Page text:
Pony Express poster dated July 1, 1861.

Pony Express poster dated July 1, 1861.

Illustrated Map of Pony Express Route in 1860 by William Henry Jackson ~ Courtesy the Library of Congress ~ The Pony Express mail route, April 3, 1860 – October 24, 1861;  Reproduction of Jackson

Illustrated Map of Pony Express Route in 1860 by William Henry Jackson ~ Courtesy the Library of Congress ~ The Pony Express mail route, April 3, 1860 – October 24, 1861;  Reproduction of Jackson's map issued by the Union Pacific Railroad Company, 1960.

"First letter received from C. A. Low by Pony Express" sent to Messrs. A. A. Low & Brother in New York. The stamp indicates that the letter traveled from San Francisco to St. Joseph, Missour by April 13. The letter was sent on prepaid Wells Fargo Stationery. Date of mailing in April seems illegible , but may be April 3. 

"First letter received from C. A. Low by Pony Express" sent to Messrs. A. A. Low & Brother in New York. The stamp indicates that the letter traveled from San Francisco to St. Joseph, Missour by April 13. The letter was sent on prepaid Wells Fargo Stationery. Date of mailing in April seems illegible , but may be April 3. 

Detail map of Saint Joseph, Missouri, United States,Sacramento, California, United States

A: Saint Joseph, Missouri, United States, B: Sacramento, California, United States

The Pony Express: Operational for Just a Little More than One Year

4/3/1860 to 10/26/1861
<p>Pony Express postmark westbound, 1860.</p>

Pony Express postmark westbound, 1860.

The legendary Pony Express, a fast mail service crossing the Great Plains and the Rocky Mountains from St. Joseph, Missouri, to Sacramento, California was operational only for little more than one year, from April 3, 1860 to October 26, 1861. Carrying messages by horseback riders in relays to stations across the prairies, plains, deserts and mountains of the western United States, it reduced the transit time for messages between the Atlantic and Pacific Coasts to about 10 days, with telegraphic communication covering about half the distance and couriers on horseback covering the rest.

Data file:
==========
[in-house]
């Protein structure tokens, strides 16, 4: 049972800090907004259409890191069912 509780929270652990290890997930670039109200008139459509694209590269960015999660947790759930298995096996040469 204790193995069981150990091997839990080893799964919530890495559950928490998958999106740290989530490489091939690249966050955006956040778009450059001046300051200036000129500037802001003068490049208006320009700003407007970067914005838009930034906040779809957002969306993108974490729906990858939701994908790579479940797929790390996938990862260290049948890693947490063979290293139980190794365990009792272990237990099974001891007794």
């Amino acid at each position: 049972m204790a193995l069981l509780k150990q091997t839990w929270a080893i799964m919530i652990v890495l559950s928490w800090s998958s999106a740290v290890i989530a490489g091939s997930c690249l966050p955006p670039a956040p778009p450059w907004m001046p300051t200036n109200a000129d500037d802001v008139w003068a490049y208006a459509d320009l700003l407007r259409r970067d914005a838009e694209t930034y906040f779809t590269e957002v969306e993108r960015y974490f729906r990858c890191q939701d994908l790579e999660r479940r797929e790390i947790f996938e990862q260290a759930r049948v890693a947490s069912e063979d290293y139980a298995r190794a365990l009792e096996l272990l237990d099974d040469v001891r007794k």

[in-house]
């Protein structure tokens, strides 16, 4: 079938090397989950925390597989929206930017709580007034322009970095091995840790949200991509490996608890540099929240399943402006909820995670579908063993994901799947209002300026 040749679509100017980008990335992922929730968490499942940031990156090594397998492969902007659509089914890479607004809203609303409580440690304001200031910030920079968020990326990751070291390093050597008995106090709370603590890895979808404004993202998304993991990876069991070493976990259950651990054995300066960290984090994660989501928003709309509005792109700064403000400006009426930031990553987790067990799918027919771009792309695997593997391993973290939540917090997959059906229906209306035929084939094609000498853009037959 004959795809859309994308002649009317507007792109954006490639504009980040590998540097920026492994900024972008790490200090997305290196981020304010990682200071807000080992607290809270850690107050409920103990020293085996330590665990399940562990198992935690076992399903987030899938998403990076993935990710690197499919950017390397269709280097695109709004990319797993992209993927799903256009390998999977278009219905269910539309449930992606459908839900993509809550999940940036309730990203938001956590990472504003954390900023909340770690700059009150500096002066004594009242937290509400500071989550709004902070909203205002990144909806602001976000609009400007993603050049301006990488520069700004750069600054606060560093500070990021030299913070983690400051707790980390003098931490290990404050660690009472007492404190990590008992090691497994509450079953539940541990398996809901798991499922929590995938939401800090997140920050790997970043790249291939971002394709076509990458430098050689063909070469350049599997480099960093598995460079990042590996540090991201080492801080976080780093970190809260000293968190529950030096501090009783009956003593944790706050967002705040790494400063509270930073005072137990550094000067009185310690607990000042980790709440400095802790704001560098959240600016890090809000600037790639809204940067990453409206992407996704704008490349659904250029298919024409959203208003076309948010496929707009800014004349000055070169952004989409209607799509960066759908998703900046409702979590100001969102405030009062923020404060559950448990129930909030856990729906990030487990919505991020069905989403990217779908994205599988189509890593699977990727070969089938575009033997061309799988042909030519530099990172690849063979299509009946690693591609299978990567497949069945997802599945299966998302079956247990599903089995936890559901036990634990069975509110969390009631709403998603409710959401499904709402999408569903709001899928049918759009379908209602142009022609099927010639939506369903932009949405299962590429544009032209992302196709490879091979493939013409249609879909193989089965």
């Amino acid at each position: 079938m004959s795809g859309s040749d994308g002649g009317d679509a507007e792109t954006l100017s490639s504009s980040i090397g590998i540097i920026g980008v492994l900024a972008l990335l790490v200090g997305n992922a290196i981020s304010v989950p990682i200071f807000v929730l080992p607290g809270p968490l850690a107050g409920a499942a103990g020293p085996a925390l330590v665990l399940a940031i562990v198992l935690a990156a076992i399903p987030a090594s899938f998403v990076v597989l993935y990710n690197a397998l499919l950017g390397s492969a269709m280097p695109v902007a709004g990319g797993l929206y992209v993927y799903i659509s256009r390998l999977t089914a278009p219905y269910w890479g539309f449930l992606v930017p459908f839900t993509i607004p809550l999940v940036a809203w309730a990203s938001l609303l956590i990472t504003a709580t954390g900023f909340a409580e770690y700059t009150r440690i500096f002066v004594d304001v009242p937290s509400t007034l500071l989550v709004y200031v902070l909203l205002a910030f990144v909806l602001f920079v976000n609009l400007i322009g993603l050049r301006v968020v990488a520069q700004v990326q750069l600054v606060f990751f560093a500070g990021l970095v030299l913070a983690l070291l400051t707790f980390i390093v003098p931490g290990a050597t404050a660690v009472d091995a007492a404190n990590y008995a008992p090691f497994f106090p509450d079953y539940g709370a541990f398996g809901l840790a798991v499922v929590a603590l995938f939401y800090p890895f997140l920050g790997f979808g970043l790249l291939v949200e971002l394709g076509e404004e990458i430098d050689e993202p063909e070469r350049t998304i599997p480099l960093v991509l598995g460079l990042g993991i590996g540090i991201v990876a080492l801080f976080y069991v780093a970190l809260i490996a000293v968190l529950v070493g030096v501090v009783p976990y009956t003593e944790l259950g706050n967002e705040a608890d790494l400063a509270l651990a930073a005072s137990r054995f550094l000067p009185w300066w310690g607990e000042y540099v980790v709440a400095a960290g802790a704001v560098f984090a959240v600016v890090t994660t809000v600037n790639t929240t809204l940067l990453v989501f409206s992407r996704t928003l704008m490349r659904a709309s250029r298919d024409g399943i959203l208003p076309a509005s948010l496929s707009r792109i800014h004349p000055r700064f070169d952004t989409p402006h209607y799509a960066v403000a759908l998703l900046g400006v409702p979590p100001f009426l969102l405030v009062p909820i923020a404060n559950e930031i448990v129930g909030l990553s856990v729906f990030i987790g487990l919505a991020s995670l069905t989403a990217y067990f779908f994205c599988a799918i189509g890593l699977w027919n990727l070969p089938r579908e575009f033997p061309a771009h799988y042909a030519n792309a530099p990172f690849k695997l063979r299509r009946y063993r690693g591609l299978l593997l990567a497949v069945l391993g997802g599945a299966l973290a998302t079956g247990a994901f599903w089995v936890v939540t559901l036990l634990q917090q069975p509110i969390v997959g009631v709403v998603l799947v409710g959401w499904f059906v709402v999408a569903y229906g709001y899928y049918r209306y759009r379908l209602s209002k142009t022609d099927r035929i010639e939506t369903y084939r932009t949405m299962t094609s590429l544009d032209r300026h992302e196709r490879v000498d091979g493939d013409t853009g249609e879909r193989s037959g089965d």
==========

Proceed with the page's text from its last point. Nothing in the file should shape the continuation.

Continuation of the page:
"In 1860 there were about 157 Pony Express stations that were about 10 miles (16 km) apart along the Pony Express route. This was roughly the distance a horse could travel at a gallop before tiring. At each station stop the express rider would change to a fresh horse, taking only the mail pouch called a mochila (from the Spanish for pouch or backpack) with him. The employers stressed the importance of the pouch. They often said that, if it came to be, the horse and rider should perish before the mochila did. The mochila was thrown over the saddle and held in place by the weight of the rider sitting on it. Each corner had a cantina, or pocket. Bundles of mail were placed in these cantinas, which were padlocked for safety. The mochila could hold 20 pounds (10 kg) of mail along with the 20 pounds of material carried on the horse. Included in that 20 pounds were a water sack, a Bible, a horn for alerting the relay station master to prepare the next horse, a revolver, and a choice of a rifle or another revolver.  Eventually, everything except one revolver and a water sack was removed, allowing for a total of 165 pounds (75 kg) on the horse's back. Riders, who could not weigh over 125 pounds, changed about every 75–100 miles (120–160 km), and rode day and night. In emergencies, a given rider might ride two stages back to back, over 20 hours on a quickly moving horse.

"It is unknown if riders tried crossing the Sierra Nevada in winter, but they certainly crossed central Nevada. By 1860 there was a telegraph station in Carson City, Nevada. The riders received $25 per week as pay. A comparable wage for unskilled labor at the time was about $1 per week" (Wikipedia article on Pony Express, accessed 12-24-2010).

Completion of the first transcontinental telegraph line on October 24, 1861 made the Pony Express obsolete, and it shut down two days later.  Remarkably, this legendary U.S. mail service existed for only one year and seven months!

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